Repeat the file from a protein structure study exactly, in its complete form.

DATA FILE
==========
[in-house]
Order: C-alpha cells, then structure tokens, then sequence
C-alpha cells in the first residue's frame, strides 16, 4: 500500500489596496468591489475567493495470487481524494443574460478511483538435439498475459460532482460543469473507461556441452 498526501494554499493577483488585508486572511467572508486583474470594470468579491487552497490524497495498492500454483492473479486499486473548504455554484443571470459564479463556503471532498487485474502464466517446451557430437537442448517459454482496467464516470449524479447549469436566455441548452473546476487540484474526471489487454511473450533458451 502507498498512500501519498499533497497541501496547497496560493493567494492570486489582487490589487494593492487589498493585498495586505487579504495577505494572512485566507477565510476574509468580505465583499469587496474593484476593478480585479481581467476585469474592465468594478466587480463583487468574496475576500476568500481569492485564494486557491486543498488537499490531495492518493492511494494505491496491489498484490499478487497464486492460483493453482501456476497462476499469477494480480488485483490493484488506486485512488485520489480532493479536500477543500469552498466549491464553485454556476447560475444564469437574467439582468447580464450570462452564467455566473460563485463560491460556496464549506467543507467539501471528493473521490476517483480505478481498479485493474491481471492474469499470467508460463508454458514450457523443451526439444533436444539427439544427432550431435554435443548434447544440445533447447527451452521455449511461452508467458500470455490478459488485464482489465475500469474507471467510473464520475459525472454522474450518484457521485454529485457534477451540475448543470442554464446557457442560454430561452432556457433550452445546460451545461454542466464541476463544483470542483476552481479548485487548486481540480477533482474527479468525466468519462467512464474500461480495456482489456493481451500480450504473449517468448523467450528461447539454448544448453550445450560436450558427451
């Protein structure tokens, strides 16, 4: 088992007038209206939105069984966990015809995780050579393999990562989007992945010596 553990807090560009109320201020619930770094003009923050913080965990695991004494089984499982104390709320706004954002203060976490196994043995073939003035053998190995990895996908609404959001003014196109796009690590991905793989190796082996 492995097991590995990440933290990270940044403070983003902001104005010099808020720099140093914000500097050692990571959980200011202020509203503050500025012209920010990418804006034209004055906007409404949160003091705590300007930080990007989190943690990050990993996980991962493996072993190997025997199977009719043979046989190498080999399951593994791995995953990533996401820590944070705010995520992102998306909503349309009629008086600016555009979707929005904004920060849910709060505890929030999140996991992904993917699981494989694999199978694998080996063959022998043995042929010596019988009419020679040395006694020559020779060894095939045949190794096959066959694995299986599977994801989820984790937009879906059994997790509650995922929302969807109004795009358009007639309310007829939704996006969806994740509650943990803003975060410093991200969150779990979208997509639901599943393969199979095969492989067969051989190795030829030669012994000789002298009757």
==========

[in-house]
Order: C-alpha cells, then structure tokens, then sequence
C-alpha cells in the first residue's frame, strides 16, 4: 500500500489596496468591489475567493495470487481524494443574460478511483538435439498475459460532482460543469473507461556441452 498526501494554499493577483488585508486572511467572508486583474470594470468579491487552497490524497495498492500454483492473479486499486473548504455554484443571470459564479463556503471532498487485474502464466517446451557430437537442448517459454482496467464516470449524479447549469436566455441548452473546476487540484474526471489487454511473450533458451 502507498498512500501519498499533497497541501496547497496560493493567494492570486489582487490589487494593492487589498493585498495586505487579504495577505494572512485566507477565510476574509468580505465583499469587496474593484476593478480585479481581467476585469474592465468594478466587480463583487468574496475576500476568500481569492485564494486557491486543498488537499490531495492518493492511494494505491496491489498484490499478487497464486492460483493453482501456476497462476499469477494480480488485483490493484488506486485512488485520489480532493479536500477543500469552498466549491464553485454556476447560475444564469437574467439582468447580464450570462452564467455566473460563485463560491460556496464549506467543507467539501471528493473521490476517483480505478481498479485493474491481471492474469499470467508460463508454458514450457523443451526439444533436444539427439544427432550431435554435443548434447544440445533447447527451452521455449511461452508467458500470455490478459488485464482489465475500469474507471467510473464520475459525472454522474450518484457521485454529485457534477451540475448543470442554464446557457442560454430561452432556457433550452445546460451545461454542466464541476463544483470542483476552481479548485487548486481540480477533482474527479468525466468519462467512464474500461480495456482489456493481451500480450504473449517468448523467450528461447539454448544448453550445450560436450558427451
């Protein structure tokens, strides 16, 4: 088992007038209206939105069984966990015809995780050579393999990562989007992945010596 553990807090560009109320201020619930770094003009923050913080965990695991004494089984499982104390709320706004954002203060976490196994043995073939003035053998190995990895996908609404959001003014196109796009690590991905793989190796082996 492995097991590995990440933290990270940044403070983003902001104005010099808020720099140093914000500097050692990571959980200011202020509203503050500025012209920010990418804006034209004055906007409404949160003091705590300007930080990007989190943690990050990993996980991962493996072993190997025997199977009719043979046989190498080999399951593994791995995953990533996401820590944070705010995520992102998306909503349309009629008086600016555009979707929005904004920060849910709060505890929030999140996991992904993917699981494989694999199978694998080996063959022998043995042929010596019988009419020679040395006694020559020779060894095939045949190794096959066959694995299986599977994801989820984790937009879906059994997790509650995922929302969807109004795009358009007639309310007829939704996006969806994740509650943990803003975060410093991200969150779990979208997509639901599943393969199979095969492989067969051989190795030829030669012994000789002298009757």